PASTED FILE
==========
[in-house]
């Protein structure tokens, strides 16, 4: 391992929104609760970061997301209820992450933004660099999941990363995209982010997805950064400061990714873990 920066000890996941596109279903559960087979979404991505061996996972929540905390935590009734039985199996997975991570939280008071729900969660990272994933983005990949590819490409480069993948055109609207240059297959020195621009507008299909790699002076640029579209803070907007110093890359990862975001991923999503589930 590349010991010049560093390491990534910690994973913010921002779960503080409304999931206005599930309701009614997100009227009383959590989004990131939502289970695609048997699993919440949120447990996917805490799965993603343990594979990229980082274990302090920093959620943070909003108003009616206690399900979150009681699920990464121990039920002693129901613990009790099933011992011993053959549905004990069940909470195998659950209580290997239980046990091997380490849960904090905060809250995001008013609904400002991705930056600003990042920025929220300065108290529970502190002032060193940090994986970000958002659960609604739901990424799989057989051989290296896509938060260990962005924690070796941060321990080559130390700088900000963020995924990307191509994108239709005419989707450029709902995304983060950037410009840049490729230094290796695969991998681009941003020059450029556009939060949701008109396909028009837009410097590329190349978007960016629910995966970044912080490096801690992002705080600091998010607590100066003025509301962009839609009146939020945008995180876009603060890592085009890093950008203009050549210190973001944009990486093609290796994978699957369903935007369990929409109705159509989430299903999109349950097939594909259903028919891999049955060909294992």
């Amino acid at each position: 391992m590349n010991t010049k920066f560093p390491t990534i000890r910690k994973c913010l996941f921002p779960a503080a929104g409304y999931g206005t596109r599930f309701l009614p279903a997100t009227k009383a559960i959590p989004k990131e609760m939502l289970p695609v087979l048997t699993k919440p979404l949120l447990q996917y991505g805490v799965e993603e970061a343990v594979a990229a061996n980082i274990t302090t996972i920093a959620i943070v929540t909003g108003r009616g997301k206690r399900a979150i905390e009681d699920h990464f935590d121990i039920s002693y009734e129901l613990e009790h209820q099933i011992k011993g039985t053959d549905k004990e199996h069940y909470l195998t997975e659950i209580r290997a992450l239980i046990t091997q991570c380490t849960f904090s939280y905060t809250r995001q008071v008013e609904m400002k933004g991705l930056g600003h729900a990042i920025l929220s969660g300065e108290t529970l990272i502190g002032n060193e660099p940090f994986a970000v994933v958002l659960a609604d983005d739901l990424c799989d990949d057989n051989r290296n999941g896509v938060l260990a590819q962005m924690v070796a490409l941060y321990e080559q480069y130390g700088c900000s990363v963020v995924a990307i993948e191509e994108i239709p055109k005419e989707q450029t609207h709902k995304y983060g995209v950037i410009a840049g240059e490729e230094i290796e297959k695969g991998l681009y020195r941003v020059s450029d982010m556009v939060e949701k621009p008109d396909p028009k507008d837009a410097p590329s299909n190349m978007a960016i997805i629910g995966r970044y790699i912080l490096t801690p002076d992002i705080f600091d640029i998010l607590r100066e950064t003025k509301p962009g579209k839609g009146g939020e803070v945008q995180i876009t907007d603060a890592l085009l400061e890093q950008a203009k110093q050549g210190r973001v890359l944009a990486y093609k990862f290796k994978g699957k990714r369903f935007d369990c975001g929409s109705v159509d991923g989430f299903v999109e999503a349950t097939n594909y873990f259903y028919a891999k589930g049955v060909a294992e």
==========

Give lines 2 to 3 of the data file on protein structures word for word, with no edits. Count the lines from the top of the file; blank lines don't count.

């Protein structure tokens, strides 16, 4: 391992929104609760970061997301209820992450933004660099999941990363995209982010997805950064400061990714873990 920066000890996941596109279903559960087979979404991505061996996972929540905390935590009734039985199996997975991570939280008071729900969660990272994933983005990949590819490409480069993948055109609207240059297959020195621009507008299909790699002076640029579209803070907007110093890359990862975001991923999503589930 590349010991010049560093390491990534910690994973913010921002779960503080409304999931206005599930309701009614997100009227009383959590989004990131939502289970695609048997699993919440949120447990996917805490799965993603343990594979990229980082274990302090920093959620943070909003108003009616206690399900979150009681699920990464121990039920002693129901613990009790099933011992011993053959549905004990069940909470195998659950209580290997239980046990091997380490849960904090905060809250995001008013609904400002991705930056600003990042920025929220300065108290529970502190002032060193940090994986970000958002659960609604739901990424799989057989051989290296896509938060260990962005924690070796941060321990080559130390700088900000963020995924990307191509994108239709005419989707450029709902995304983060950037410009840049490729230094290796695969991998681009941003020059450029556009939060949701008109396909028009837009410097590329190349978007960016629910995966970044912080490096801690992002705080600091998010607590100066003025509301962009839609009146939020945008995180876009603060890592085009890093950008203009050549210190973001944009990486093609290796994978699957369903935007369990929409109705159509989430299903999109349950097939594909259903028919891999049955060909294992």
């Amino acid at each position: 391992m590349n010991t010049k920066f560093p390491t990534i000890r910690k994973c913010l996941f921002p779960a503080a929104g409304y999931g206005t596109r599930f309701l009614p279903a997100t009227k009383a559960i959590p989004k990131e609760m939502l289970p695609v087979l048997t699993k919440p979404l949120l447990q996917y991505g805490v799965e993603e970061a343990v594979a990229a061996n980082i274990t302090t996972i920093a959620i943070v929540t909003g108003r009616g997301k206690r399900a979150i905390e009681d699920h990464f935590d121990i039920s002693y009734e129901l613990e009790h209820q099933i011992k011993g039985t053959d549905k004990e199996h069940y909470l195998t997975e659950i209580r290997a992450l239980i046990t091997q991570c380490t849960f904090s939280y905060t809250r995001q008071v008013e609904m400002k933004g991705l930056g600003h729900a990042i920025l929220s969660g300065e108290t529970l990272i502190g002032n060193e660099p940090f994986a970000v994933v958002l659960a609604d983005d739901l990424c799989d990949d057989n051989r290296n999941g896509v938060l260990a590819q962005m924690v070796a490409l941060y321990e080559q480069y130390g700088c900000s990363v963020v995924a990307i993948e191509e994108i239709p055109k005419e989707q450029t609207h709902k995304y983060g995209v950037i410009a840049g240059e490729e230094i290796e297959k695969g991998l681009y020195r941003v020059s450029d982010m556009v939060e949701k621009p008109d396909p028009k507008d837009a410097p590329s299909n190349m978007a960016i997805i629910g995966r970044y790699i912080l490096t801690p002076d992002i705080f600091d640029i998010l607590r100066e950064t003025k509301p962009g579209k839609g009146g939020e803070v945008q995180i876009t907007d603060a890592l085009l400061e890093q950008a203009k110093q050549g210190r973001v890359l944009a990486y093609k990862f290796k994978g699957k990714r369903f935007d369990c975001g929409s109705v159509d991923g989430f299903v999109e999503a349950t097939n594909y873990f259903y028919a891999k589930g049955v060909a294992e």